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The death of Reconstruction : race, labor, and politics in the post-Civil War North, 1865-1901

Author: Heather Cox Richardson
Publisher: Cambridge, Mass. : Harvard University Press, 2001.
Edition/Format:   Book : EnglishView all editions and formats
Database:WorldCat
Summary:
"Historians overwhelmingly have blamed the demise of Reconstruction on the South and on white Americans' persistent racism. Heather Cox Richardson argues instead that class, along with race, was critical to Reconstruction's end. Northern support for freed blacks and Reconstruction weakened as growing labor interests critiqued the economy and called for government redistribution of wealth." "Using newspapers, public  Read more...
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Material Type: Internet resource
Document Type: Book, Internet Resource
All Authors / Contributors: Heather Cox Richardson
ISBN: 0674006372 9780674006379 0674013662 9780674013667
OCLC Number: 46565122
Description: xvi, 312 p. ; 24 cm.
Contents: Prologue: the view from Atlanta, 1895 --
The Northern postwar vision, 1865-1867 --
The mixed blessing of universal suffrage, 1867-1870 --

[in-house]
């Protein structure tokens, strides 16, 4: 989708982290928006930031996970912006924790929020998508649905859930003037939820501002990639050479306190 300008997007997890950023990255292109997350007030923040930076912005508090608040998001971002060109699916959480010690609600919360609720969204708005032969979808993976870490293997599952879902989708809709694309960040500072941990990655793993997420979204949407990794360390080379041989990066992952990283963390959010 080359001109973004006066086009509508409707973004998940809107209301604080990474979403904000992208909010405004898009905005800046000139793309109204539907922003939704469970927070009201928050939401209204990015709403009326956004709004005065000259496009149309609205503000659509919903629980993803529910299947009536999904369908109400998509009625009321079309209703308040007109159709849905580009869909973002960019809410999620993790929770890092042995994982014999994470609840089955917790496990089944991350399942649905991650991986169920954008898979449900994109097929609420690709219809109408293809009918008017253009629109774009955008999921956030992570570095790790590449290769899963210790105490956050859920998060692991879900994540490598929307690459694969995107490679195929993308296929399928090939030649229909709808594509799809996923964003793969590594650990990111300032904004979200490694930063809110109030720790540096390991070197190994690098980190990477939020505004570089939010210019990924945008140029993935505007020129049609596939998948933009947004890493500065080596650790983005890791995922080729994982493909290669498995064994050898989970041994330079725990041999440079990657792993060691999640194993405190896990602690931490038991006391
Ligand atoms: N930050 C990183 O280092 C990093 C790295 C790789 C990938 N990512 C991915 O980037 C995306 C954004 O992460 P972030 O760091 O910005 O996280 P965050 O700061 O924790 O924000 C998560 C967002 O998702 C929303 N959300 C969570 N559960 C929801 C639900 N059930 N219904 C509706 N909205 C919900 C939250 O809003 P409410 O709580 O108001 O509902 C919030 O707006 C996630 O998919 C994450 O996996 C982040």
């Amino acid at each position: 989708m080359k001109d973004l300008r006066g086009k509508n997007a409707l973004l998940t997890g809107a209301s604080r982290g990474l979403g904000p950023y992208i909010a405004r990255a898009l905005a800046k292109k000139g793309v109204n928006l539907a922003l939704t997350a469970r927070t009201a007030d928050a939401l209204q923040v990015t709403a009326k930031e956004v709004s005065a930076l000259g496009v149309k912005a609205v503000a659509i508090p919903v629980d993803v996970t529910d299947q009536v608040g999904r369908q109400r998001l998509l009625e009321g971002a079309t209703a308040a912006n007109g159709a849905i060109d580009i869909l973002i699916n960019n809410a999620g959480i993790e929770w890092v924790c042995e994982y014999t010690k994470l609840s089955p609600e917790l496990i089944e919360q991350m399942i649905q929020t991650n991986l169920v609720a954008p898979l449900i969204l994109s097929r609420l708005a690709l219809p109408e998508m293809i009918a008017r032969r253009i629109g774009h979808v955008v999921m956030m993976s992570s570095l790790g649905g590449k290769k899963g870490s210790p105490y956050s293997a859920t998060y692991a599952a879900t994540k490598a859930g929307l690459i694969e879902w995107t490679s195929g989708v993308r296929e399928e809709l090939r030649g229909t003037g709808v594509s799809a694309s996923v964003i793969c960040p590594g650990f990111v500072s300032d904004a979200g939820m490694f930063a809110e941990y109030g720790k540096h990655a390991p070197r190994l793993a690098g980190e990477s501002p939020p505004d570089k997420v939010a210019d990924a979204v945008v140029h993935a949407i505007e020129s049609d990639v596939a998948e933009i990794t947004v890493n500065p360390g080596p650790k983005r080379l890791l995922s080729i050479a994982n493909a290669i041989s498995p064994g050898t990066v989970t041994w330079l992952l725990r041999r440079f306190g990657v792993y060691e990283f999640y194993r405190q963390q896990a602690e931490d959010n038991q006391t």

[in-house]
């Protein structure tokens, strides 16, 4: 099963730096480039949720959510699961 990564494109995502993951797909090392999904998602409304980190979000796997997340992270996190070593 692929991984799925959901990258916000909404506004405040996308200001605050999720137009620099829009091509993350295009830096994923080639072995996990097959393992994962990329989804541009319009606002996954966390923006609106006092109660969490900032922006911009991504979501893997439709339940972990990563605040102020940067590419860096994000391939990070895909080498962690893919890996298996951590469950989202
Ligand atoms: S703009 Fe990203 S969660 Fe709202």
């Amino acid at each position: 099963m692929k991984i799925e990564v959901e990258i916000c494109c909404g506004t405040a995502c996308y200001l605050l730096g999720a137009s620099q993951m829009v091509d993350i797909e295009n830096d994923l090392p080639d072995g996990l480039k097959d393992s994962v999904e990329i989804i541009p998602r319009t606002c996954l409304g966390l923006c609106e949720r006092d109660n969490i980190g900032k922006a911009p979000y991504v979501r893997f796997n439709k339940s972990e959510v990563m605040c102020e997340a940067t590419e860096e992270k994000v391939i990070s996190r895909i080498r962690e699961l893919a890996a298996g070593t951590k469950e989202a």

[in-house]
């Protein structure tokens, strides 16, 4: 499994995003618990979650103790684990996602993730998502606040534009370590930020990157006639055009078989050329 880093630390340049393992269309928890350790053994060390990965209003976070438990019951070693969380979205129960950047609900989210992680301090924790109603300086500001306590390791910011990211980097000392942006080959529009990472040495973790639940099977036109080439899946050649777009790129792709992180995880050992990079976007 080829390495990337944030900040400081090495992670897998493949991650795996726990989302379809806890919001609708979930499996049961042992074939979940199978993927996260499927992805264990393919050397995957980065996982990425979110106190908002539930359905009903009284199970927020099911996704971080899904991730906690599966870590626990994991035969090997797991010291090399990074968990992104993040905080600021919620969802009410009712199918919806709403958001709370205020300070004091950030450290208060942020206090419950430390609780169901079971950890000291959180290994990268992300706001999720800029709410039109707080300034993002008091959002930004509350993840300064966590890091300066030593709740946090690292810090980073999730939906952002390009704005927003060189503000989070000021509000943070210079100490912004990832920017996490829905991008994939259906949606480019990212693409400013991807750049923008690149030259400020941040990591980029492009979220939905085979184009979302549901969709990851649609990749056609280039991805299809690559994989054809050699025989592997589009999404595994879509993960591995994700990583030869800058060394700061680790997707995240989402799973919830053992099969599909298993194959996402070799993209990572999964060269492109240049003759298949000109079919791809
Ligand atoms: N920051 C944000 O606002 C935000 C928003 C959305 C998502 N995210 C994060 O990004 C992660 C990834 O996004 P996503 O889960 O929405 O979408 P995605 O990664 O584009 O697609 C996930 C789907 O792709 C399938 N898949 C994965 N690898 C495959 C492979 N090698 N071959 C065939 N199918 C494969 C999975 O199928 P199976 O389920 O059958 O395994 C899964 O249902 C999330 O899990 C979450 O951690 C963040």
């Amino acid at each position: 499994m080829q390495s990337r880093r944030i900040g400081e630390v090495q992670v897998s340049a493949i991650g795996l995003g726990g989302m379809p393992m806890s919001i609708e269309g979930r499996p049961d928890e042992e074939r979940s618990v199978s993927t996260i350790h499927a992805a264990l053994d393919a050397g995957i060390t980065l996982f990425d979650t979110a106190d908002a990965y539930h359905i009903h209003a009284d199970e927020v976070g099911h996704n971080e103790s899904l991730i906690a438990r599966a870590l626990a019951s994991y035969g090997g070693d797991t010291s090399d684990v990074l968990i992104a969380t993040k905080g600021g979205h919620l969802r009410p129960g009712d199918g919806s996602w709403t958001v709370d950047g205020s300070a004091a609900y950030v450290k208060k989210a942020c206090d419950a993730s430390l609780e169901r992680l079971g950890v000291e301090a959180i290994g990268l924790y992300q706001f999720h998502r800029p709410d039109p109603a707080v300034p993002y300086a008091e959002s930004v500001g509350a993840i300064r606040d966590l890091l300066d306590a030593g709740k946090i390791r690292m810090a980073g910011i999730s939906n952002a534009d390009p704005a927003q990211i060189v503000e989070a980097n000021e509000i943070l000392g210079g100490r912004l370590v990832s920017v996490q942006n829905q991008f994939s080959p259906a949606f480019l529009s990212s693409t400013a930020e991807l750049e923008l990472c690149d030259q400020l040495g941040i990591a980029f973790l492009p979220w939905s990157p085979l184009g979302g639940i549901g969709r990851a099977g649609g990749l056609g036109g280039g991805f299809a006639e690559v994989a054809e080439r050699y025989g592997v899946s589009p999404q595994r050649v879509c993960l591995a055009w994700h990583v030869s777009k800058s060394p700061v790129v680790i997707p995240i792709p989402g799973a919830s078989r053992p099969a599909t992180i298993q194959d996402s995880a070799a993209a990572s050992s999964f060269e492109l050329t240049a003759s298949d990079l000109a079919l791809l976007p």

Black workers and the South Carolina government, 1871-1875 --
Civil rights and the growth of the national government, 1870-1883 --
The Black exodus from the South, 1879-1880 --
The un-American Negro, 1880-1900 --
Epilogue: Booker T. Washington rises Up from slavery, 1901.
Responsibility: Heather Cox Richardson.
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Abstract:

The author examines such issues as black suffrage, disengranchisement, taxation, westward migration, lynching and civil rights to detect the trajectory of Northern disenchantment with Reconstruction.  Read more...

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[Richardson] makes extensive use of contemporary newspaper articles, periodicals, speeches, and personal accounts to capture this tumultuous era in American history. Highly recommended for academic Read more...

 
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schema:reviewBody""Historians overwhelmingly have blamed the demise of Reconstruction on the South and on white Americans' persistent racism. Heather Cox Richardson argues instead that class, along with race, was critical to Reconstruction's end. Northern support for freed blacks and Reconstruction weakened as growing labor interests critiqued the economy and called for government redistribution of wealth." "Using newspapers, public speeches, popular tracts, Congressional reports, and private correspondence, Richardson traces the changing Northern attitudes toward African-Americans from the Republicans' idealized image of black workers in 1861 through the 1901 publication of Booker T. Washington's Up from Slavery. She examines such issues as black suffrage, disfranchisement, taxation, westward migration, lynching, and civil rights to detect the trajectory of Northern disenchantment with Reconstruction. She reveals a growing backlash from Northerners against those who believed that inequalities should be addressed through working-class action, and the emergence of an American middle class that championed individual productivity and saw African-Americans as a threat to their prosperity."--BOOK JACKET."
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